These structures were homes for doves, originally built by monks to provide themselves with fresh meat through the winter.

But they were long a source of dispute with their peasant tenants, as the birds lived off the grain from their fields, so on top of their normal tithes to the church, they were being indirectly taxed also. When the monasteries were dissolved, dovecotes were often built on wealthy estates, and could be huge, and very expensive and ornate.

But with the food shortages that followed the Napoleonic wars of the early 19th century it was decided that the doves consumed far more food than they produced, so a few were kept for ornament only. This last I find a bit strange, because in today’s world, feeding cattle with corn is generally seen as a good thing, but I don’t get the maths on this.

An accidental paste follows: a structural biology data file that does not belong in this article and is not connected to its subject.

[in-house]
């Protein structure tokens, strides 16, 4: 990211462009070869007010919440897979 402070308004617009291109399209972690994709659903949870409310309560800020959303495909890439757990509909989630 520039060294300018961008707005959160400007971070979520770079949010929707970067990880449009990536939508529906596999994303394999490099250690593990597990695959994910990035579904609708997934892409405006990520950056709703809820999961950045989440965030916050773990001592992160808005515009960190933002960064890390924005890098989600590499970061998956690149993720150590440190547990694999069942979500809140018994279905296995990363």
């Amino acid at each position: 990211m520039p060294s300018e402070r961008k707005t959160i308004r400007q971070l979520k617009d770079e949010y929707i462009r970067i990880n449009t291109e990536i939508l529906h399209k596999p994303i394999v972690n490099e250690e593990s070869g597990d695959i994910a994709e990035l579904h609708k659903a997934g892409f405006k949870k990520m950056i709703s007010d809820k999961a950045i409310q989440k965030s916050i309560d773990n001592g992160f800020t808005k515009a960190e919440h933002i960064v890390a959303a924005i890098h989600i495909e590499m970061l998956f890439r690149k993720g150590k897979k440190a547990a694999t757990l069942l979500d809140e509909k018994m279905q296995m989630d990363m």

4 thoughts on “Dovecotes

  1. Very nice specimens of dovecote – where are they? I can remember visiting a very good one once which looked a bit like your top photo, but in a street setting, and can’t for the life of me remember where it was!


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